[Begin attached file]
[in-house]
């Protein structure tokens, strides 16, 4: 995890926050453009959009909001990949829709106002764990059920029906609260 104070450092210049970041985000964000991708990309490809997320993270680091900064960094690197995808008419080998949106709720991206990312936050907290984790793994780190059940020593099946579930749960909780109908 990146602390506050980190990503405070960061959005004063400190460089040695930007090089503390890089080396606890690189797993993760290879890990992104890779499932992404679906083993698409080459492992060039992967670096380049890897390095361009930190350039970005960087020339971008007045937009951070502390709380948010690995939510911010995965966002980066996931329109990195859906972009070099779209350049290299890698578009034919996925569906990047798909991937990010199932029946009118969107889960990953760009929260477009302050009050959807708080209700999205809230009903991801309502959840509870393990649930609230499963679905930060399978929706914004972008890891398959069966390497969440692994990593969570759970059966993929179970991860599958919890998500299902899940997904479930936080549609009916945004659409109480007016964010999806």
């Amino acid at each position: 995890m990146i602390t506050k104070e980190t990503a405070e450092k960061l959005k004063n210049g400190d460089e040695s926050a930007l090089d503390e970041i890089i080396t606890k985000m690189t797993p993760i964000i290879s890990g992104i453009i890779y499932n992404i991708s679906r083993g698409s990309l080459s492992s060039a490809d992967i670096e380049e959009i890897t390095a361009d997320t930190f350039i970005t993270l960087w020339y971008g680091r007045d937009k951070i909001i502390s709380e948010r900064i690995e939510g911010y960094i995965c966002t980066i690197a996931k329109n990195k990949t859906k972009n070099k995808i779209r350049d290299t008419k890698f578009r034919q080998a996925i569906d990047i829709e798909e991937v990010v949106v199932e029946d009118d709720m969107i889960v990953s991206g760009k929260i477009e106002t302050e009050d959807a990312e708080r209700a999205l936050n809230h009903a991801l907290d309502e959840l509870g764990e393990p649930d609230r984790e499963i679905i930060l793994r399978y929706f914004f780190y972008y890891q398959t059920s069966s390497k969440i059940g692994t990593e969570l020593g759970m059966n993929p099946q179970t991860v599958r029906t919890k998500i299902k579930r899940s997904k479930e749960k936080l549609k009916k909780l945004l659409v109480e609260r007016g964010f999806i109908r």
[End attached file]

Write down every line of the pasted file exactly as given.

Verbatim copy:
[in-house]
């Protein structure tokens, strides 16, 4: 995890926050453009959009909001990949829709106002764990059920029906609260 104070450092210049970041985000964000991708990309490809997320993270680091900064960094690197995808008419080998949106709720991206990312936050907290984790793994780190059940020593099946579930749960909780109908 990146602390506050980190990503405070960061959005004063400190460089040695930007090089503390890089080396606890690189797993993760290879890990992104890779499932992404679906083993698409080459492992060039992967670096380049890897390095361009930190350039970005960087020339971008007045937009951070502390709380948010690995939510911010995965966002980066996931329109990195859906972009070099779209350049290299890698578009034919996925569906990047798909991937990010199932029946009118969107889960990953760009929260477009302050009050959807708080209700999205809230009903991801309502959840509870393990649930609230499963679905930060399978929706914004972008890891398959069966390497969440692994990593969570759970059966993929179970991860599958919890998500299902899940997904479930936080549609009916945004659409109480007016964010999806």
């Amino acid at each position: 995890m990146i602390t506050k104070e980190t990503a405070e450092k960061l959005k004063n210049g400190d460089e040695s926050a930007l090089d503390e970041i890089i080396t606890k985000m690189t797993p993760i964000i290879s890990g992104i453009i890779y499932n992404i991708s679906r083993g698409s990309l080459s492992s060039a490809d992967i670096e380049e959009i890897t390095a361009d997320t930190f350039i970005t993270l960087w020339y971008g680091r007045d937009k951070i909001i502390s709380e948010r900064i690995e939510g911010y960094i995965c966002t980066i690197a996931k329109n990195k990949t859906k972009n070099k995808i779209r350049d290299t008419k890698f578009r034919q080998a996925i569906d990047i829709e798909e991937v990010v949106v199932e029946d009118d709720m969107i889960v990953s991206g760009k929260i477009e106002t302050e009050d959807a990312e708080r209700a999205l936050n809230h009903a991801l907290d309502e959840l509870g764990e393990p649930d609230r984790e499963i679905i930060l793994r399978y929706f914004f780190y972008y890891q398959t059920s069966s390497k969440i059940g692994t990593e969570l020593g759970m059966n993929p099946q179970t991860v599958r029906t919890k998500i299902k579930r899940s997904k479930e749960k936080l549609k009916k909780l945004l659409v109480e609260r007016g964010f999806i109908r």